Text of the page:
Based on what we know, the Signatura’s commission did not get very far …
The commission was not well organized and, much to Cardinal Ratzinger’s dismay, went about its work in a fairly chaotic manner. It took three years to prepare a draft of new procedural guidelines. In April 2001, John Paul II approved these regulations in the form of a Motu proprio under the title of “Sacramentorum sanctitatis tutela” (SST). But sexual abuse was added to the list of criminal offenses only at the end of consultations.
The Congregation for the Doctrine of the Faith was assigned the responsibility of handling these cases at the insistence of Ratzinger’s staff and a commission of church legal experts. One of the reasons for this was that the Congregation for the Clergy, which makes administrative decisions regarding clergy discipline, was not a tribunal and as such could not and cannot conduct a criminal trial as would be the case with the Congregation for the Doctrine of the Faith.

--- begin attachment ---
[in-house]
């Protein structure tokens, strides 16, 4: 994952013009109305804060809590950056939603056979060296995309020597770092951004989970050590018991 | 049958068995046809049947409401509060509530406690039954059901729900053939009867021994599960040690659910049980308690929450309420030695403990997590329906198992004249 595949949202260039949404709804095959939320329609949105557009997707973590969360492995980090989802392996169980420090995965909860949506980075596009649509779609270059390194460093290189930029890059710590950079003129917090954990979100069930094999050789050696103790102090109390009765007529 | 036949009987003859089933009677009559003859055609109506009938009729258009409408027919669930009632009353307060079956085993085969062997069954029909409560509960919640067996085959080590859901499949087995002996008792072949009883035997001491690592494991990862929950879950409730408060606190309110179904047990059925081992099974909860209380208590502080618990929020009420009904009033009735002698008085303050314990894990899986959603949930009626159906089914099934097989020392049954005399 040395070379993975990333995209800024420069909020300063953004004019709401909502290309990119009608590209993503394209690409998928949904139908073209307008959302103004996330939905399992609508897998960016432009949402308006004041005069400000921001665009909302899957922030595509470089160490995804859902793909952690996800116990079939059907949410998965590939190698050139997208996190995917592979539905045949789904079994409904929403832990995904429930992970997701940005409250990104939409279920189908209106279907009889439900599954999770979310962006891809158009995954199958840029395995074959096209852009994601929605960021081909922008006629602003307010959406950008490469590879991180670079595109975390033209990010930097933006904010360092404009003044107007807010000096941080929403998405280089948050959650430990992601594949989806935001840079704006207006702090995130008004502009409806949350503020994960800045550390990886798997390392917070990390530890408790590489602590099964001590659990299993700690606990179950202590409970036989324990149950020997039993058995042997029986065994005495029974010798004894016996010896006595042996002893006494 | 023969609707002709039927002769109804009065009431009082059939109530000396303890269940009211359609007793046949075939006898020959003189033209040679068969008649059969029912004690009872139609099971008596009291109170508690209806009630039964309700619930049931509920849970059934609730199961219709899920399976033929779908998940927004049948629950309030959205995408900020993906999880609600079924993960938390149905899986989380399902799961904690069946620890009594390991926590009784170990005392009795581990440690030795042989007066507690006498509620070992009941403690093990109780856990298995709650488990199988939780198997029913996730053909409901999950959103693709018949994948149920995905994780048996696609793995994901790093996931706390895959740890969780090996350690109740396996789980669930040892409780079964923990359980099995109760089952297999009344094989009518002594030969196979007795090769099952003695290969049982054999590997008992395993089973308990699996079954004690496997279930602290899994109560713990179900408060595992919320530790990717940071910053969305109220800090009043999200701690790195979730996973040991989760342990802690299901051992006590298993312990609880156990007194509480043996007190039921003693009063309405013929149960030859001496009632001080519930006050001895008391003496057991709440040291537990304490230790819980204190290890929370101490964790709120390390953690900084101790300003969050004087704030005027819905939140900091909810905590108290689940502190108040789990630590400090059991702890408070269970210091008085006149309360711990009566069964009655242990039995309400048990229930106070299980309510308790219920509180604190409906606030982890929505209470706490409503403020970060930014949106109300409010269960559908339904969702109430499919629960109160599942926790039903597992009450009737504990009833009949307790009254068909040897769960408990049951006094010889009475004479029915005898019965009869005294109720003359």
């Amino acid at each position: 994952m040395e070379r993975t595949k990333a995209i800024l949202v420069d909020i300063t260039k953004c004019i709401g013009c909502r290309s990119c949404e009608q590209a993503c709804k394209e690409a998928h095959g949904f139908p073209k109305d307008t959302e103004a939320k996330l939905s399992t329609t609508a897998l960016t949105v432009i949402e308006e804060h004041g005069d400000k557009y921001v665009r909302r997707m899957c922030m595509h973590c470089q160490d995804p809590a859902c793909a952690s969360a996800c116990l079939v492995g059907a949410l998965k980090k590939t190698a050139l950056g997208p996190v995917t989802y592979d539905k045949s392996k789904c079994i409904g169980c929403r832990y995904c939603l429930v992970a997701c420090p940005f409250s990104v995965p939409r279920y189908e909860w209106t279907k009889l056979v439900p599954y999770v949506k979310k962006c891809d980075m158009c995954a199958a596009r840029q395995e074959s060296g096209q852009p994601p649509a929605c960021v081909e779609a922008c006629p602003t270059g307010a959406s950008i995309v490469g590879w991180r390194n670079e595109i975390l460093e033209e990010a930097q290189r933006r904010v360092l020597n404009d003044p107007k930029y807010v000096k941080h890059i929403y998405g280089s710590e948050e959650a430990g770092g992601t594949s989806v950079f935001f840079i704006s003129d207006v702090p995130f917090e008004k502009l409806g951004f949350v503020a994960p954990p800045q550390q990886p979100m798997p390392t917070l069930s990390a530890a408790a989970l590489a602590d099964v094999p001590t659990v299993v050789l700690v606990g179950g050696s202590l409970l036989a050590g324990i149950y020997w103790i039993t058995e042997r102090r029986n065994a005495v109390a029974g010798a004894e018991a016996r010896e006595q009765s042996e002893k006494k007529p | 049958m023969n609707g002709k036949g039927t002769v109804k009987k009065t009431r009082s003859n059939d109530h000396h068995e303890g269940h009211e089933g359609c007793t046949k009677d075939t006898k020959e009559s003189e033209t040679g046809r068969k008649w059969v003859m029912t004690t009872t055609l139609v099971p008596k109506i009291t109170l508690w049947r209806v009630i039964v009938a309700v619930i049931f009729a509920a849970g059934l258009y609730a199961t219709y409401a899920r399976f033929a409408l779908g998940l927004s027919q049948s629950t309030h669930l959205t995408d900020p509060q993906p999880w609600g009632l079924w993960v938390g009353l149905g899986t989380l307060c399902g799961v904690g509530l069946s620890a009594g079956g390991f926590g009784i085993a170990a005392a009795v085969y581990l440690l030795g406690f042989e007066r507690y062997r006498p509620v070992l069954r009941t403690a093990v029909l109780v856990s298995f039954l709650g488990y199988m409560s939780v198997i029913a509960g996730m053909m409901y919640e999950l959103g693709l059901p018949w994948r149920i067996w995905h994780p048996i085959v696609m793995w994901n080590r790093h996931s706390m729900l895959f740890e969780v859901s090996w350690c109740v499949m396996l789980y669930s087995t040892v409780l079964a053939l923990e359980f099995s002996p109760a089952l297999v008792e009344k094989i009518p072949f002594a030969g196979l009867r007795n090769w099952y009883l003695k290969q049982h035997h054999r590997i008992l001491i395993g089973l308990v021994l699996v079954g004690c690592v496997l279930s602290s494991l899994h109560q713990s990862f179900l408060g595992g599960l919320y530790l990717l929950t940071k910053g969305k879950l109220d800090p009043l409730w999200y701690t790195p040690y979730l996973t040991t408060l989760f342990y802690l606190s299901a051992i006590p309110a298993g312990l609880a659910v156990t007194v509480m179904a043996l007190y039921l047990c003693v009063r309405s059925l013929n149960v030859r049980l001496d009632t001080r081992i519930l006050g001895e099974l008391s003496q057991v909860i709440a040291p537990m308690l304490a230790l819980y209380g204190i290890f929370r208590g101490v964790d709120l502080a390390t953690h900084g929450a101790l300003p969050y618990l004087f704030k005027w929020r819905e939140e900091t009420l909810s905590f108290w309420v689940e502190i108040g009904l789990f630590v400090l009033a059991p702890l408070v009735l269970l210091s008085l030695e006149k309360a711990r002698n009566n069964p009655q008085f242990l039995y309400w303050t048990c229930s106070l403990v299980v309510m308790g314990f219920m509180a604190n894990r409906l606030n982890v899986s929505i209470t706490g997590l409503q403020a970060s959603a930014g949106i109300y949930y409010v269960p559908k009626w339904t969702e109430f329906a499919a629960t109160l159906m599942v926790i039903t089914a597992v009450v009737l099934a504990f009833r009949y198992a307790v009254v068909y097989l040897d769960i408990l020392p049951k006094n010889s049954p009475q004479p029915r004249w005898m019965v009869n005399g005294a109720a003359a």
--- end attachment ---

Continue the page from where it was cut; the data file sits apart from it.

Before 2001, did Rome hear virtually nothing about abuse cases or, if so, did it hear about them by chance or through indirect information?
In the 1990s, it appeared that the issue of sexual abuse was confined to Canada and the United States. So many cases had been reported there since the 1980s that Cardinal Sodano, the Secretary of State, acted with the Pope’s consent and empowered the American bishops on April 25, 1994, to examine every case of abuse in which the victim was at least 18 years old.
Eighteen years old and not 16?
Yes, the canon law crime of sexual abuse of a minor was initially extended to minors under 18 for the United States only. Today, the same law applies in the Universal Church. In addition, procedural guidelines were issued for the first time. Under these rules, cases against members of the clergy were to be conducted on the level of the respective diocese.